Today's Champions League action in the Round of 16 was somewhat underwhelming, with one winner dominating the opposition totally and another game that was evenly-matched to a scoreless draw with exciting action in extra time.
Anyway, today's action was an example of what I believe will be largely in the past before too long. Global financial interests are already behind more regular exciting midweek games than via the current tired FIFA framework, which expands starting in autumn 2024.
People watching games midweek want to see solid match-ups as often as possible, including most especially in the elimination rounds of play. We are just not getting that reality midweek MOST of the time.
It's interesting and telling that both teams based in Milan have advanced to the final 8 in Champions League, and otherwise it's Real Madrid's doing to advance or not via play tomorrow much as it is for Napoli.
In my opinion, these are all sides who would readily go along with a Super League 2.0 proposition, which is being led openly by Real Madrid, Barcelona, and Juventus. That's six right there before we get to likely Atletico Madrid and I would think Paris Saint Germain given their situation often alone at the top in France.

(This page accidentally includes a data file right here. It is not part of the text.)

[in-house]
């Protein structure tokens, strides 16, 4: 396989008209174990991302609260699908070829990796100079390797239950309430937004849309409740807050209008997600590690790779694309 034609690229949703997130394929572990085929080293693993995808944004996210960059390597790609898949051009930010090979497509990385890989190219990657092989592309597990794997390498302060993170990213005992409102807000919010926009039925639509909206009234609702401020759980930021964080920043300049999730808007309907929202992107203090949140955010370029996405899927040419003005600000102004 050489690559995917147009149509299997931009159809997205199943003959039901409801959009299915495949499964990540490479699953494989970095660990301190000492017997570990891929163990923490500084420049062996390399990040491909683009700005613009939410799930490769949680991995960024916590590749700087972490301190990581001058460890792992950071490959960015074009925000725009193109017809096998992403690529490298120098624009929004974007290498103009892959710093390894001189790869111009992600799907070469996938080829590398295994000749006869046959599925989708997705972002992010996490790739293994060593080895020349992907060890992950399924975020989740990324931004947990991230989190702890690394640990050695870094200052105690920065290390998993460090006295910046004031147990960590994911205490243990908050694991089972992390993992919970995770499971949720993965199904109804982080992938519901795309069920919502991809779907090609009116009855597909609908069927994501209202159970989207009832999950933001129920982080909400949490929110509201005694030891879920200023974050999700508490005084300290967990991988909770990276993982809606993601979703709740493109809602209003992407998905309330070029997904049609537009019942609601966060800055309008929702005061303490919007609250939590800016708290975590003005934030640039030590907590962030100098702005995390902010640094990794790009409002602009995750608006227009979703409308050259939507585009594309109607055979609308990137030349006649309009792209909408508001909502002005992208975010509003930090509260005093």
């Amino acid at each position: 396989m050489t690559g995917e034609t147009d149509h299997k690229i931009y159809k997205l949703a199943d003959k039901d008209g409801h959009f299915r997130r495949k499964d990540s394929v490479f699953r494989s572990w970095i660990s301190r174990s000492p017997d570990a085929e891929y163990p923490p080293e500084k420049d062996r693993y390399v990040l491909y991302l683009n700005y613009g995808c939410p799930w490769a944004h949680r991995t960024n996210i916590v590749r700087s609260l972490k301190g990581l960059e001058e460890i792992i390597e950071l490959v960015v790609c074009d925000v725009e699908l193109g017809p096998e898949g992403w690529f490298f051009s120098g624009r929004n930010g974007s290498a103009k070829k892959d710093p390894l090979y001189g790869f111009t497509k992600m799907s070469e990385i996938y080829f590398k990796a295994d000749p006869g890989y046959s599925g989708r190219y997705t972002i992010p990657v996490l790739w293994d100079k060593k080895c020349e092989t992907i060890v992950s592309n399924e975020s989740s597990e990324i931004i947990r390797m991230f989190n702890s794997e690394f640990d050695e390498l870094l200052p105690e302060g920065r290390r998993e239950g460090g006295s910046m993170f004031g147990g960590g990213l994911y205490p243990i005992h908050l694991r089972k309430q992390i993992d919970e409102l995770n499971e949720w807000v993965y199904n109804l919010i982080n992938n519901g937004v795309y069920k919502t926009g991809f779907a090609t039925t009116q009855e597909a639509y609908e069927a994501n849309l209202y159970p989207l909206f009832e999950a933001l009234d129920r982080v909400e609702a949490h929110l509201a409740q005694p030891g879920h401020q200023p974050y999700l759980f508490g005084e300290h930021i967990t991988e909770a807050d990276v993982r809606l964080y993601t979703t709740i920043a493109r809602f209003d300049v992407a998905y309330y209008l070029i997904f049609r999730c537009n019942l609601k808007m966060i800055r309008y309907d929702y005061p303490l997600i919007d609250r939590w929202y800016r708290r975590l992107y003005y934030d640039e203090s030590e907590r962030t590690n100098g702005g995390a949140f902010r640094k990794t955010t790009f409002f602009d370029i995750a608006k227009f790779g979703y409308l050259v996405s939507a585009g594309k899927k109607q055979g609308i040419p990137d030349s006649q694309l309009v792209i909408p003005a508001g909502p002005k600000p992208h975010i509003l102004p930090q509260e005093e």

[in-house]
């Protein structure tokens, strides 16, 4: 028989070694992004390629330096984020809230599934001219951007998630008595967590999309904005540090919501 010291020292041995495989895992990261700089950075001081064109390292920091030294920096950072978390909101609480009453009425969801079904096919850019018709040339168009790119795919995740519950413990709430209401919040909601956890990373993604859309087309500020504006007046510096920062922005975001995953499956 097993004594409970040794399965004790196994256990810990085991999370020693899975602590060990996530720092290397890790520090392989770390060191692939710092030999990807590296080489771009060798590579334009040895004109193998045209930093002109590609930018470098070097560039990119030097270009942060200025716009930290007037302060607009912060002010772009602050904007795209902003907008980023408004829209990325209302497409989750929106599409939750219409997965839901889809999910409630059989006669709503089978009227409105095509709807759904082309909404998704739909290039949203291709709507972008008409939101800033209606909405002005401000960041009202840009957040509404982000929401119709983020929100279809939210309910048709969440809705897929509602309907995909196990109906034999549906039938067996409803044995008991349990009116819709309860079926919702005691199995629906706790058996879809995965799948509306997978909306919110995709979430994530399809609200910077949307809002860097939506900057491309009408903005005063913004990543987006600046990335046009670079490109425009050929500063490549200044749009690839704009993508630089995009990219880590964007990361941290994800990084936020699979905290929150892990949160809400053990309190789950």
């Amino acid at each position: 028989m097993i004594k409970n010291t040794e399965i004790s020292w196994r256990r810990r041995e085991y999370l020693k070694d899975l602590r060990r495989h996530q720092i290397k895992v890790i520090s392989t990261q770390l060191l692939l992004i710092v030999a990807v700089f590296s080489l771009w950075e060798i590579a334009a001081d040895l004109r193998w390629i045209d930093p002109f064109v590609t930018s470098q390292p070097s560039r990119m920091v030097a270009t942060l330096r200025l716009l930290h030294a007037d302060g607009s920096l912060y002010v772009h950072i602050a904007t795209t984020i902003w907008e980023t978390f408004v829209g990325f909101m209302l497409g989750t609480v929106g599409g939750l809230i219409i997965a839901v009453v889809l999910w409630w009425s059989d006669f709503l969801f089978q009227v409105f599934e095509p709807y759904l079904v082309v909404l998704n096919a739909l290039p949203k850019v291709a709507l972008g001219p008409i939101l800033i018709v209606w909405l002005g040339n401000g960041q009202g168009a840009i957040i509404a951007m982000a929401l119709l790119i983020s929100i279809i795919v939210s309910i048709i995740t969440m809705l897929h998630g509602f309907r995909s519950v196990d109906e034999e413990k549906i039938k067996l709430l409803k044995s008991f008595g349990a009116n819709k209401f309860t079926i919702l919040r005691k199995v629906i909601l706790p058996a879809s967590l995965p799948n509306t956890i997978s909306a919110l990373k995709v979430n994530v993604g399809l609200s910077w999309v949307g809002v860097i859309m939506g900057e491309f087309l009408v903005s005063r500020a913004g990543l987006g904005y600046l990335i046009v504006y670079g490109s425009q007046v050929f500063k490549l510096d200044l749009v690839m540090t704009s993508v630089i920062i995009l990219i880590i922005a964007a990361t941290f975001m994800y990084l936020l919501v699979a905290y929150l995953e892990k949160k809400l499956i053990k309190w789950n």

Foreign ownership of clubs has abounded for some time, so there's plenty more global money still on the sidelines ready for a more concrete proposition that will be even bigger than the first-run in 2021 that had $5B via JP Morgan Chase backing it.
Ultimately it feels already like the City of London against the world again.
In this article about a larger matter as concerns Comcast, I had heard the following information about Serie A previously via YouTube via a production by The Athletic.
This is writing on the wall, though we are likely to have more disruption now given the global fallout of some banks of course, that the banks are lining up all the more and working together to back up more soccer deals.
While Comcast’s management has touted deeper integration and increased cooperation across Comcast Cable, NBCU and Sky and the successful sharing of expertise, executives and technology between them, for example in the streaming space, chatter about the sale of the one or the other part of Sky has kept creeping up.